Republicans Fiddling While Bridges Crumble, Part II: The 90-Day Cop-Out

The House on Thursday voted to continue surface transportation programs for an additional 90 days, punting to shortly before the Democratic and Republican conventions the question of what our longer-term transportation policy should look like.

Most House Democrats were hopping mad, and they should be. We are about to enter the spring construction season, unemployment in the construction industry was running 17 percent in February, and states have long lists of projects needed to address traffic choke points and rising demand for public transportation.

That is the reason for the urgency behind getting the House to act on the two-year transportation bill that the Senate passed earlier this month. If the House would have just voted for the bipartisan bill passed by the Senate, states would at least have funding certainty for the next two years that would enable them to move forward on short- and some medium-term projects.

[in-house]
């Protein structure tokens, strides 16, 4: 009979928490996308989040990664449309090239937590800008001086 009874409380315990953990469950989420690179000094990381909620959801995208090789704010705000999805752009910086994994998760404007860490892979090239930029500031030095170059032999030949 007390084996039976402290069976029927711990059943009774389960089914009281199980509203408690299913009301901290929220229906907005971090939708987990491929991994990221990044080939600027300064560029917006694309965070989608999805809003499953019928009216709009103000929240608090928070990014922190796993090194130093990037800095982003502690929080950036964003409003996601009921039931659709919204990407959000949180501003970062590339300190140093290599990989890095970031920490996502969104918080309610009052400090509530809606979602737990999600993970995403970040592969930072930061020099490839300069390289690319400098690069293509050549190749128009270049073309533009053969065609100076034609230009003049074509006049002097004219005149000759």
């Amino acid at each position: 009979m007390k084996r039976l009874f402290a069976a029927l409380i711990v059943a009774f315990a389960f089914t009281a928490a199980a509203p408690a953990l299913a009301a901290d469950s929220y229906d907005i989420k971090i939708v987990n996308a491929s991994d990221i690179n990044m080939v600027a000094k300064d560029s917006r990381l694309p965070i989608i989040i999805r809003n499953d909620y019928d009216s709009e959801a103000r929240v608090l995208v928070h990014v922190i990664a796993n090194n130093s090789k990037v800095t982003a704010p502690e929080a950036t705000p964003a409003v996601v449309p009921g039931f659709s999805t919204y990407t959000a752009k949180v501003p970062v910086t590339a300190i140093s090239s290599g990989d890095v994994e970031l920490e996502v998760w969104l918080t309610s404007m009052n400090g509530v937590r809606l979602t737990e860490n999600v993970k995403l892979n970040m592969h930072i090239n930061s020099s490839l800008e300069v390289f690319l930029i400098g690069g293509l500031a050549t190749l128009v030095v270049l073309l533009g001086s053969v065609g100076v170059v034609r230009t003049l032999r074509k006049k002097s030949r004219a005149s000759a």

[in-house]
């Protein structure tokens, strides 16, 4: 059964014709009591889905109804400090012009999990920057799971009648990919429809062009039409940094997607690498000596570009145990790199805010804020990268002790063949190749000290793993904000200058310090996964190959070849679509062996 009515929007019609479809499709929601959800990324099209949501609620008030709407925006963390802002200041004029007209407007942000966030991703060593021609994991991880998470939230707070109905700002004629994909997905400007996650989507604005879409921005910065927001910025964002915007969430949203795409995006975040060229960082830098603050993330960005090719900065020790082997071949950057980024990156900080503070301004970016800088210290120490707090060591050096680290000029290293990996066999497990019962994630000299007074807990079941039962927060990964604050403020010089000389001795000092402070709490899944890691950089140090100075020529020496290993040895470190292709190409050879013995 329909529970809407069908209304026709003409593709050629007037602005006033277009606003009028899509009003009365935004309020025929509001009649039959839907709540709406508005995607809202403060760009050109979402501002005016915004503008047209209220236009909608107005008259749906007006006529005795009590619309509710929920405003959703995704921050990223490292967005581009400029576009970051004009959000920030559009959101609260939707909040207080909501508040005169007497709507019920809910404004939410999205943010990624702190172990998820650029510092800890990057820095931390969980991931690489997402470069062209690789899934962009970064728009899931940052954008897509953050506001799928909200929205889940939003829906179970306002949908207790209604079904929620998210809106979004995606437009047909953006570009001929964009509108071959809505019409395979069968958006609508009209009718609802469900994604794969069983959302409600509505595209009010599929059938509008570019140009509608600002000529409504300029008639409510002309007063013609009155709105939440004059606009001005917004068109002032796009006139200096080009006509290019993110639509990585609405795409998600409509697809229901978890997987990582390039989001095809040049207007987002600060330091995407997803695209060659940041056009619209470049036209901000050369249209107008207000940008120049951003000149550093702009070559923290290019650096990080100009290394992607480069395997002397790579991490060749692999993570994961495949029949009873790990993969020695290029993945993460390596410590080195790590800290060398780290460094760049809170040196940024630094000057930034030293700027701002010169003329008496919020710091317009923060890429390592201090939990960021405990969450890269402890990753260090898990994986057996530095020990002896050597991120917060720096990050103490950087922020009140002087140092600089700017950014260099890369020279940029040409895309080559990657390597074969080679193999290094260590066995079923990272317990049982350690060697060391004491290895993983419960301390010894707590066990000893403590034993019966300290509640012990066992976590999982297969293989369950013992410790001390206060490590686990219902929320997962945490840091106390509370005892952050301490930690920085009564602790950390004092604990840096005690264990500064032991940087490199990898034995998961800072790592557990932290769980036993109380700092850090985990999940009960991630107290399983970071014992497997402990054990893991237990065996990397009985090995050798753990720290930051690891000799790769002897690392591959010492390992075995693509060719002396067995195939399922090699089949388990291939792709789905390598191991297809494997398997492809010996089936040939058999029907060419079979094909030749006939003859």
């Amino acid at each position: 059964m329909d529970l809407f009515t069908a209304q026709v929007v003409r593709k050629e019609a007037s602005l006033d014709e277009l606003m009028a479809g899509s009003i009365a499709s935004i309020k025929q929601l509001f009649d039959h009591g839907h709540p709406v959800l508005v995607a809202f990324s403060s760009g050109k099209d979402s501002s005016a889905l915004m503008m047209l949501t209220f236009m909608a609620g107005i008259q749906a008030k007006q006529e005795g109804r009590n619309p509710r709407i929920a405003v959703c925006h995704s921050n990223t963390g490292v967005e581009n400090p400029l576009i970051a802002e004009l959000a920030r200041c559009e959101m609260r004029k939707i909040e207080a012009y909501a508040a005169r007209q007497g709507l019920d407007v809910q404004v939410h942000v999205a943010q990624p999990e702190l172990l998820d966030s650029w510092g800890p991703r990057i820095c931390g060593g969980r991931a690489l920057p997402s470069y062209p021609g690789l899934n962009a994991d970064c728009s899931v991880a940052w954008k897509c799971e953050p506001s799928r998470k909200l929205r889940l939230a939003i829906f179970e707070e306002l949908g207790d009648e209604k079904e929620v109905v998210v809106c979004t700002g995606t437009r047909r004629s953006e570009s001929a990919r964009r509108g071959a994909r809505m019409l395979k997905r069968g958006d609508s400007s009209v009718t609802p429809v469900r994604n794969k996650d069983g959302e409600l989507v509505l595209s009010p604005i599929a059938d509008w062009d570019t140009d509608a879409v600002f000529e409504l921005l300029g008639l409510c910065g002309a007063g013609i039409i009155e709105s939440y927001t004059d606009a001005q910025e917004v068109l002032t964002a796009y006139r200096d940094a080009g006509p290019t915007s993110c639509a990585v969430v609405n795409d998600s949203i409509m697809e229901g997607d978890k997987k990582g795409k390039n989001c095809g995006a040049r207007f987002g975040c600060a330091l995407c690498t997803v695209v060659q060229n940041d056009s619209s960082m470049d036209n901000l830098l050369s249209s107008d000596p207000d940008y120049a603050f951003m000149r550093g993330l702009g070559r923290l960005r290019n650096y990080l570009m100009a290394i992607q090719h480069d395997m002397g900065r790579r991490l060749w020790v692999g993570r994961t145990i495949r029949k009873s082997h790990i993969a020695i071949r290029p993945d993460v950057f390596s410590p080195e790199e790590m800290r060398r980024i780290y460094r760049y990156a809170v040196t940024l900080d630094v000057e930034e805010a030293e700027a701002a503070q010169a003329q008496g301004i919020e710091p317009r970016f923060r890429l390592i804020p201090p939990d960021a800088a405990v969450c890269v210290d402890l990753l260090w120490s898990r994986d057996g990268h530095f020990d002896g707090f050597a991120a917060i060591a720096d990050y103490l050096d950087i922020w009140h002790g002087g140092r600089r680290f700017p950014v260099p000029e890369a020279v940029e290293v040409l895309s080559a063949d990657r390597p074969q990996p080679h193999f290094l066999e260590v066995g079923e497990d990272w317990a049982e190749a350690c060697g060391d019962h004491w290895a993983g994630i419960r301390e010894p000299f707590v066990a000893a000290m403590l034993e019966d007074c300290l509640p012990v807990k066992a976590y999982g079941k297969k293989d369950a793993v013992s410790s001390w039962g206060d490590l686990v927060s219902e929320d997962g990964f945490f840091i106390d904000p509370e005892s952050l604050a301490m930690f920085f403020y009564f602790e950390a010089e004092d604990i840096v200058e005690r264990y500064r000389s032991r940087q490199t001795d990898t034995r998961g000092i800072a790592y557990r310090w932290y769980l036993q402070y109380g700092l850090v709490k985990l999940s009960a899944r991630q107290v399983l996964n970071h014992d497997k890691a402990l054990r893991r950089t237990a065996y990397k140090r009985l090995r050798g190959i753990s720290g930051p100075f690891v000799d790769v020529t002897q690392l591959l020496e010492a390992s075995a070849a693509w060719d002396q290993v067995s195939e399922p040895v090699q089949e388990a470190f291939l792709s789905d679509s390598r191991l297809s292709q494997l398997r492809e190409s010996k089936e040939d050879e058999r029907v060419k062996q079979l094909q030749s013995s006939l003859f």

Lawmakers who want to rethink the shape of future transportation policy—and progressives as well as conservatives have ideas for significant changes in how we raise and spend transportation dollars—would under the Senate bill have the next two years to lay out their visions, win public support, and come up with legislation that can pass both houses of Congress and get signed into law.

Instead, as Rep. Rep. Peter DeFazio said on the House floor, “We’re going to lose half of the proposed projects this construction season around America, tens of thousands of jobs, needed investment, because [the Republicans] got a bunch of bozos in their caucus that don’t believe we should have a national transportation system.”

Make no mistake about it: the 90-day extension that the House passed is a major fail. Now the Democratic-led Senate must decide whether to swallow this devil’s sandwich or take the heat for allowing federal transportation funding to end at midnight Sunday, an act that would start a cascade of shut-down construction projects and layoffs. Democrats in these situations, unlike most House conservatives, can usually be relied on protect the hostage from being killed, so it’s reasonable to expect an extension by this weekend. But the question for the conservatives obstructing a bipartisan transportation bill still stands: Is the objective a sound transportation policy that could also address today’s jobs crisis, or is it, as Rep. George Miller, D-Calif., said today on the House floor, to have “political cannon fodder for your agenda to defeat the Obama administration”?


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